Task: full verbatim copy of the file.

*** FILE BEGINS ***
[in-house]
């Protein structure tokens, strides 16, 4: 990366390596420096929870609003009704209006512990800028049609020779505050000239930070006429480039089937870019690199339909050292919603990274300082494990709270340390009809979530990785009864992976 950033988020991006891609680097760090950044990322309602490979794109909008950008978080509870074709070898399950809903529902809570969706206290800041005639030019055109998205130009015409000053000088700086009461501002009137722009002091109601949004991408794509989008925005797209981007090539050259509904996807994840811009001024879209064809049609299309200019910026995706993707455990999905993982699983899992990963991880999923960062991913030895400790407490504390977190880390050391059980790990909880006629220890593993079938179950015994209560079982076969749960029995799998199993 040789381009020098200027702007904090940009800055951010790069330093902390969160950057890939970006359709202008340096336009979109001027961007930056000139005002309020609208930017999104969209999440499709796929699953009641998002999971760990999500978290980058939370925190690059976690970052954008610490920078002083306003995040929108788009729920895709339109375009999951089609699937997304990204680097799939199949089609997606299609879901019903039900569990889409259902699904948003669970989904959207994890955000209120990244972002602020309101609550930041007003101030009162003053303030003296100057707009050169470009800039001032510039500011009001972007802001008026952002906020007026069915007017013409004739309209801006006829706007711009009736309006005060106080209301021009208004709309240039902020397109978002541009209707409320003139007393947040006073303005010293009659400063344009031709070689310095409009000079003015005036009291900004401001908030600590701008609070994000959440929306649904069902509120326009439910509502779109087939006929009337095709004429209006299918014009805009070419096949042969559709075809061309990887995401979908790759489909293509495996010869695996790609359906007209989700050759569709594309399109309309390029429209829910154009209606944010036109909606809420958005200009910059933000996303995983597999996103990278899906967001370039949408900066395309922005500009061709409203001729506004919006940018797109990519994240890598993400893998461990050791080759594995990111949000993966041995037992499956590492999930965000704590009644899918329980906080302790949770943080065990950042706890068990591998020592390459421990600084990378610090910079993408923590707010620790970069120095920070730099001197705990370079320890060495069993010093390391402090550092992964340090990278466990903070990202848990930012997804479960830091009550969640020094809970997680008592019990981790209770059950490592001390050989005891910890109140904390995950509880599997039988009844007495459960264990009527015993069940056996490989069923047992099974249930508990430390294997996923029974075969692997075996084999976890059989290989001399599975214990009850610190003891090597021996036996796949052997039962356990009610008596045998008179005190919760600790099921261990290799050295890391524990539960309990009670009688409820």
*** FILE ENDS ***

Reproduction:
[in-house]
């Protein structure tokens, strides 16, 4: 990366390596420096929870609003009704209006512990800028049609020779505050000239930070006429480039089937870019690199339909050292919603990274300082494990709270340390009809979530990785009864992976 950033988020991006891609680097760090950044990322309602490979794109909008950008978080509870074709070898399950809903529902809570969706206290800041005639030019055109998205130009015409000053000088700086009461501002009137722009002091109601949004991408794509989008925005797209981007090539050259509904996807994840811009001024879209064809049609299309200019910026995706993707455990999905993982699983899992990963991880999923960062991913030895400790407490504390977190880390050391059980790990909880006629220890593993079938179950015994209560079982076969749960029995799998199993 040789381009020098200027702007904090940009800055951010790069330093902390969160950057890939970006359709202008340096336009979109001027961007930056000139005002309020609208930017999104969209999440499709796929699953009641998002999971760990999500978290980058939370925190690059976690970052954008610490920078002083306003995040929108788009729920895709339109375009999951089609699937997304990204680097799939199949089609997606299609879901019903039900569990889409259902699904948003669970989904959207994890955000209120990244972002602020309101609550930041007003101030009162003053303030003296100057707009050169470009800039001032510039500011009001972007802001008026952002906020007026069915007017013409004739309209801006006829706007711009009736309006005060106080209301021009208004709309240039902020397109978002541009209707409320003139007393947040006073303005010293009659400063344009031709070689310095409009000079003015005036009291900004401001908030600590701008609070994000959440929306649904069902509120326009439910509502779109087939006929009337095709004429209006299918014009805009070419096949042969559709075809061309990887995401979908790759489909293509495996010869695996790609359906007209989700050759569709594309399109309309390029429209829910154009209606944010036109909606809420958005200009910059933000996303995983597999996103990278899906967001370039949408900066395309922005500009061709409203001729506004919006940018797109990519994240890598993400893998461990050791080759594995990111949000993966041995037992499956590492999930965000704590009644899918329980906080302790949770943080065990950042706890068990591998020592390459421990600084990378610090910079993408923590707010620790970069120095920070730099001197705990370079320890060495069993010093390391402090550092992964340090990278466990903070990202848990930012997804479960830091009550969640020094809970997680008592019990981790209770059950490592001390050989005891910890109140904390995950509880599997039988009844007495459960264990009527015993069940056996490989069923047992099974249930508990430390294997996923029974075969692997075996084999976890059989290989001399599975214990009850610190003891090597021996036996796949052997039962356990009610008596045998008179005190919760600790099921261990290799050295890391524990539960309990009670009688409820």